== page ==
Romney has given three speeches since his convention address, delivering remarks in Lakeland, Jacksonville, and Cincinnati. The combined total of references to welfare in those speeches? Zero.Why Romney has given up the welfare attack, and for how long, is the big question. Was the campaign finally overcome by a sense of decency? Seems highly unlikely. Did all the fact-checking organizations and traditional journalists who reported on the attacks and called them out as lies finally convince the campaign that the media wasn't going to let them get away with it? Again, hard to believe since, as of last Tuesday, the campaign said it was going to stick with the lie because it worked, and that "we’re not going to let our campaign be dictated by fact checkers."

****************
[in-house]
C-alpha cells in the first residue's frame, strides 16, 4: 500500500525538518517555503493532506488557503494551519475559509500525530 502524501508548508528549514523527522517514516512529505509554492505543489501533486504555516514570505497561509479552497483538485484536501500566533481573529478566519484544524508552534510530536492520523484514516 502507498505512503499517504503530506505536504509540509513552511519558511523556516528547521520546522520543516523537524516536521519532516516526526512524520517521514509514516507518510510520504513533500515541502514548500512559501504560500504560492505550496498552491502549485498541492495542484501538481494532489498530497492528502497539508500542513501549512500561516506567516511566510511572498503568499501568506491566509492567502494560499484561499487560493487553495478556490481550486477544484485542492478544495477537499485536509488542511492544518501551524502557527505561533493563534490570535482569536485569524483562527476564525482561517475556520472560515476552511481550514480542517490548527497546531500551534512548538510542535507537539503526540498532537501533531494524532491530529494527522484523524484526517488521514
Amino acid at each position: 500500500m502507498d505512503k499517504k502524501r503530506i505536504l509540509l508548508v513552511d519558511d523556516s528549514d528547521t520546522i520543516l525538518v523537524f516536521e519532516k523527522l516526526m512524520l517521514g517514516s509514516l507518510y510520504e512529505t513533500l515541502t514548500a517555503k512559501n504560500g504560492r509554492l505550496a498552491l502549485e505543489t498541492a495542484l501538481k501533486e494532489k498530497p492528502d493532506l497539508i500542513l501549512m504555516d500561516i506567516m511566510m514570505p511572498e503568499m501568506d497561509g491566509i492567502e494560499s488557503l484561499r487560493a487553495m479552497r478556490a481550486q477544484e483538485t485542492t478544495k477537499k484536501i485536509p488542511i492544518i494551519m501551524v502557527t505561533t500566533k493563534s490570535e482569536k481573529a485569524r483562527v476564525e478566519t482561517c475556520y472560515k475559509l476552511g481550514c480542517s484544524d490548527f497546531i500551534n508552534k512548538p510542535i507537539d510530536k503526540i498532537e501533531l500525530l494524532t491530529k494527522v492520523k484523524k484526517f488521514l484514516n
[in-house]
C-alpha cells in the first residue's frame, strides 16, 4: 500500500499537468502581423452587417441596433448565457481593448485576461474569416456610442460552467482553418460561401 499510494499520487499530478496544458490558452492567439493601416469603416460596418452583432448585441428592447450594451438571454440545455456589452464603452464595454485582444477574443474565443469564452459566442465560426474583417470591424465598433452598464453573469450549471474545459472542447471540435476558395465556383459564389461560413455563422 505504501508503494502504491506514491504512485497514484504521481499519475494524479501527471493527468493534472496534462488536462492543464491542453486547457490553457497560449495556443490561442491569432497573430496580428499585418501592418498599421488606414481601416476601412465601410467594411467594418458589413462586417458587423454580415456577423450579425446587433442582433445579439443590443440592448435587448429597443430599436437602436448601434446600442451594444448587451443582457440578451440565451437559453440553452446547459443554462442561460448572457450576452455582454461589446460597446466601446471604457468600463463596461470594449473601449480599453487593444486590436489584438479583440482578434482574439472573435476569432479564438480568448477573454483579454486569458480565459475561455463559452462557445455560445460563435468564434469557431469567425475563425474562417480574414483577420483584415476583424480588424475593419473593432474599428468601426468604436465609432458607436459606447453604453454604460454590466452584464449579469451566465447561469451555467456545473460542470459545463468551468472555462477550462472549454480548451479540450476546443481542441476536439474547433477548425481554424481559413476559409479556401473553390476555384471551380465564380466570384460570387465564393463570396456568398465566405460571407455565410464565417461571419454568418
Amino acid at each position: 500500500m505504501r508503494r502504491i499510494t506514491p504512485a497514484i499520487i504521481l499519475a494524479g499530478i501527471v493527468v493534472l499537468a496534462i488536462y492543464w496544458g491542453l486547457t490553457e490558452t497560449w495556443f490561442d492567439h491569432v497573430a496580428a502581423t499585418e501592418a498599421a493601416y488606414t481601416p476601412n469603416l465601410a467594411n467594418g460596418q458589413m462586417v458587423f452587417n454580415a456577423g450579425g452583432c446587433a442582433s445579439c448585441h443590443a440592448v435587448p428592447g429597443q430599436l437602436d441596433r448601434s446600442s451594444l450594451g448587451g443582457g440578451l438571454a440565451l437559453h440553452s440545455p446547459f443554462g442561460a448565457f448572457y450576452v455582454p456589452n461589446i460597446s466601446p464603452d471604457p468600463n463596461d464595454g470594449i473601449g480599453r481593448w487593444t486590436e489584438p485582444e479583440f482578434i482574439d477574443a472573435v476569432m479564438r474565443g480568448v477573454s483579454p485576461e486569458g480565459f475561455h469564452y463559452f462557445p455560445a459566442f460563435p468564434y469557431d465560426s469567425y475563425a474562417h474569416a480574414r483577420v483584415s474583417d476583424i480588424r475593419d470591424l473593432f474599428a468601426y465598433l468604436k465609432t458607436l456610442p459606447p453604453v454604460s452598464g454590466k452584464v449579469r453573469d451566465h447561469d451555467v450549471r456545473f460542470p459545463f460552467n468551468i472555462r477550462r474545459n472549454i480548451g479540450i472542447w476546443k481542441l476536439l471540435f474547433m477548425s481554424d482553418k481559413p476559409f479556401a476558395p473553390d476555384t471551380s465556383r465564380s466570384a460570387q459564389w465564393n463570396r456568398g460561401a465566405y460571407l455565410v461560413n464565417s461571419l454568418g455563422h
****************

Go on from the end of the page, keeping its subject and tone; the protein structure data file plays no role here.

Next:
Also, I spoke this morning with a Democratic source who confirmed that the Romney campaign's television ad featuring the welfare lie is not currently on the air.
So, over the course of about a week, this one transparent falsehood went from being the most potent attack in the Republican arsenal to a lie Romney and his team suddenly didn't want to repeat.
The most likely answer was noted by our own Greg Dworkin last Thursday: National Journal's Ron Fournier, a highly respected inside-the-beltway reporter and narrative setter laid it out: Romney is cynically playing the race card. When a charge like that comes from someone like Fournier, the rest of the establishment starts paying attention. That could have been damaging enough to Romney to have finally scared the campaign off.
Whatever the reason, the welfare attack has disappeared, for now. But don't be surprised if it comes back. Romney and Ryan have already proven that there's nothing they won't say, no level to which they will not sink, to win.